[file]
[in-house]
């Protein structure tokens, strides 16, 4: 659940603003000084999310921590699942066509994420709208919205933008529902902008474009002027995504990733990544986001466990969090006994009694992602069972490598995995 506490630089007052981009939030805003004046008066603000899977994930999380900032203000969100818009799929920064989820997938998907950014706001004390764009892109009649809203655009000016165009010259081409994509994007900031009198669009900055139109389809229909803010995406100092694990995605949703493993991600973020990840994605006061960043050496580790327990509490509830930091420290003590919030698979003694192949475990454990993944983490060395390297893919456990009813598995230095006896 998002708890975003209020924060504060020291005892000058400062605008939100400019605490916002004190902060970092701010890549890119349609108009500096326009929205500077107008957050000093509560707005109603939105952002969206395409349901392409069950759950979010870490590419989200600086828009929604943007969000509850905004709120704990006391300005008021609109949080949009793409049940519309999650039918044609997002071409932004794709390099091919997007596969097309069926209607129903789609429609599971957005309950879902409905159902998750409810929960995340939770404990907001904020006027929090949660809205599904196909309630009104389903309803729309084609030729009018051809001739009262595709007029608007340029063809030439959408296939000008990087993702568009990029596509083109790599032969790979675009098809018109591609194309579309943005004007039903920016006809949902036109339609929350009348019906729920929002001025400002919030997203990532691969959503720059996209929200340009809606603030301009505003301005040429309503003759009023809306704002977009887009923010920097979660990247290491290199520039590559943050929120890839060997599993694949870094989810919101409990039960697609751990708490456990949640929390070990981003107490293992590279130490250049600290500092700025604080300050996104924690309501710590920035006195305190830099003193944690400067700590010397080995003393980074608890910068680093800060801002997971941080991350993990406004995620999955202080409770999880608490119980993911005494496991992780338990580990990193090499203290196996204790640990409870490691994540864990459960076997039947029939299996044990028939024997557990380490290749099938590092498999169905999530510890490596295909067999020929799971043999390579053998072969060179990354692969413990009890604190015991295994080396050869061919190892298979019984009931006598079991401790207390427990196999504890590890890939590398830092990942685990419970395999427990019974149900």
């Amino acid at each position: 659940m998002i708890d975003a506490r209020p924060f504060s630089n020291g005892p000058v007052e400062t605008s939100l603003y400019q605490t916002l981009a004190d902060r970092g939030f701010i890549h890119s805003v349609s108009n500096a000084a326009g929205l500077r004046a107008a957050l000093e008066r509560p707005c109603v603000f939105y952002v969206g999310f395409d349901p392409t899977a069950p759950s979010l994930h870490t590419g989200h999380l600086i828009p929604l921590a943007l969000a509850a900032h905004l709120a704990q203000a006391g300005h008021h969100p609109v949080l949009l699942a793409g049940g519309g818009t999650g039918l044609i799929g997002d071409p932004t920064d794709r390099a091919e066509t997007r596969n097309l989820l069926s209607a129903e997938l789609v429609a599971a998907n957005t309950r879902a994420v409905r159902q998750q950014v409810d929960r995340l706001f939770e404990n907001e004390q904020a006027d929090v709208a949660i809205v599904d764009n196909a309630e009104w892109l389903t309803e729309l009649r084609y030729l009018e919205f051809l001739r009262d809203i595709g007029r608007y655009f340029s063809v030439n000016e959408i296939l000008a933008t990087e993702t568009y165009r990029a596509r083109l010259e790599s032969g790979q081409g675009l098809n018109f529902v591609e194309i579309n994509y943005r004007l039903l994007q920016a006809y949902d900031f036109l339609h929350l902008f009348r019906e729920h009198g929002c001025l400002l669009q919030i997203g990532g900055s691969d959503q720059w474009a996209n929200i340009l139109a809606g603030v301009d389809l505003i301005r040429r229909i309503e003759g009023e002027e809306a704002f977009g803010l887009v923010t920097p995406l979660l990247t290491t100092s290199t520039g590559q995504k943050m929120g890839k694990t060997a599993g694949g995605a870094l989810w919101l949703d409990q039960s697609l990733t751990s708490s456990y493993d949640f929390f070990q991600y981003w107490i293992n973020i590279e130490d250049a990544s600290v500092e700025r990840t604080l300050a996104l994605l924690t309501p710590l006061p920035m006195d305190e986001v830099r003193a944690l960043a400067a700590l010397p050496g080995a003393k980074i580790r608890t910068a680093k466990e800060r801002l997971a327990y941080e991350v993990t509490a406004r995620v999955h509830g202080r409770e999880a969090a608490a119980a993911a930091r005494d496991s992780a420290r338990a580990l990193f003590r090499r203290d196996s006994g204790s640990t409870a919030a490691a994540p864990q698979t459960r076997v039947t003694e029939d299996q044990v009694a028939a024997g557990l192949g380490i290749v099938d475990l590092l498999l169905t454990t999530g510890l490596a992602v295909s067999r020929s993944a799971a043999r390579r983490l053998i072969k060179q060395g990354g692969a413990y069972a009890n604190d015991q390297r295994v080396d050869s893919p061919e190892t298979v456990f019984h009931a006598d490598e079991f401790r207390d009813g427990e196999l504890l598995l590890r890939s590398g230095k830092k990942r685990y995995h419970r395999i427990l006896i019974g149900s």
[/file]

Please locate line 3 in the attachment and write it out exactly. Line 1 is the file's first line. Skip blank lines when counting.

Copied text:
């Amino acid at each position: 659940m998002i708890d975003a506490r209020p924060f504060s630089n020291g005892p000058v007052e400062t605008s939100l603003y400019q605490t916002l981009a004190d902060r970092g939030f701010i890549h890119s805003v349609s108009n500096a000084a326009g929205l500077r004046a107008a957050l000093e008066r509560p707005c109603v603000f939105y952002v969206g999310f395409d349901p392409t899977a069950p759950s979010l994930h870490t590419g989200h999380l600086i828009p929604l921590a943007l969000a509850a900032h905004l709120a704990q203000a006391g300005h008021h969100p609109v949080l949009l699942a793409g049940g519309g818009t999650g039918l044609i799929g997002d071409p932004t920064d794709r390099a091919e066509t997007r596969n097309l989820l069926s209607a129903e997938l789609v429609a599971a998907n957005t309950r879902a994420v409905r159902q998750q950014v409810d929960r995340l706001f939770e404990n907001e004390q904020a006027d929090v709208a949660i809205v599904d764009n196909a309630e009104w892109l389903t309803e729309l009649r084609y030729l009018e919205f051809l001739r009262d809203i595709g007029r608007y655009f340029s063809v030439n000016e959408i296939l000008a933008t990087e993702t568009y165009r990029a596509r083109l010259e790599s032969g790979q081409g675009l098809n018109f529902v591609e194309i579309n994509y943005r004007l039903l994007q920016a006809y949902d900031f036109l339609h929350l902008f009348r019906e729920h009198g929002c001025l400002l669009q919030i997203g990532g900055s691969d959503q720059w474009a996209n929200i340009l139109a809606g603030v301009d389809l505003i301005r040429r229909i309503e003759g009023e002027e809306a704002f977009g803010l887009v923010t920097p995406l979660l990247t290491t100092s290199t520039g590559q995504k943050m929120g890839k694990t060997a599993g694949g995605a870094l989810w919101l949703d409990q039960s697609l990733t751990s708490s456990y493993d949640f929390f070990q991600y981003w107490i293992n973020i590279e130490d250049a990544s600290v500092e700025r990840t604080l300050a996104l994605l924690t309501p710590l006061p920035m006195d305190e986001v830099r003193a944690l960043a400067a700590l010397p050496g080995a003393k980074i580790r608890t910068a680093k466990e800060r801002l997971a327990y941080e991350v993990t509490a406004r995620v999955h509830g202080r409770e999880a969090a608490a119980a993911a930091r005494d496991s992780a420290r338990a580990l990193f003590r090499r203290d196996s006994g204790s640990t409870a919030a490691a994540p864990q698979t459960r076997v039947t003694e029939d299996q044990v009694a028939a024997g557990l192949g380490i290749v099938d475990l590092l498999l169905t454990t999530g510890l490596a992602v295909s067999r020929s993944a799971a043999r390579r983490l053998i072969k060179q060395g990354g692969a413990y069972a009890n604190d015991q390297r295994v080396d050869s893919p061919e190892t298979v456990f019984h009931a006598d490598e079991f401790r207390d009813g427990e196999l504890l598995l590890r890939s590398g230095k830092k990942r685990y995995h419970r395999i427990l006896i019974g149900s």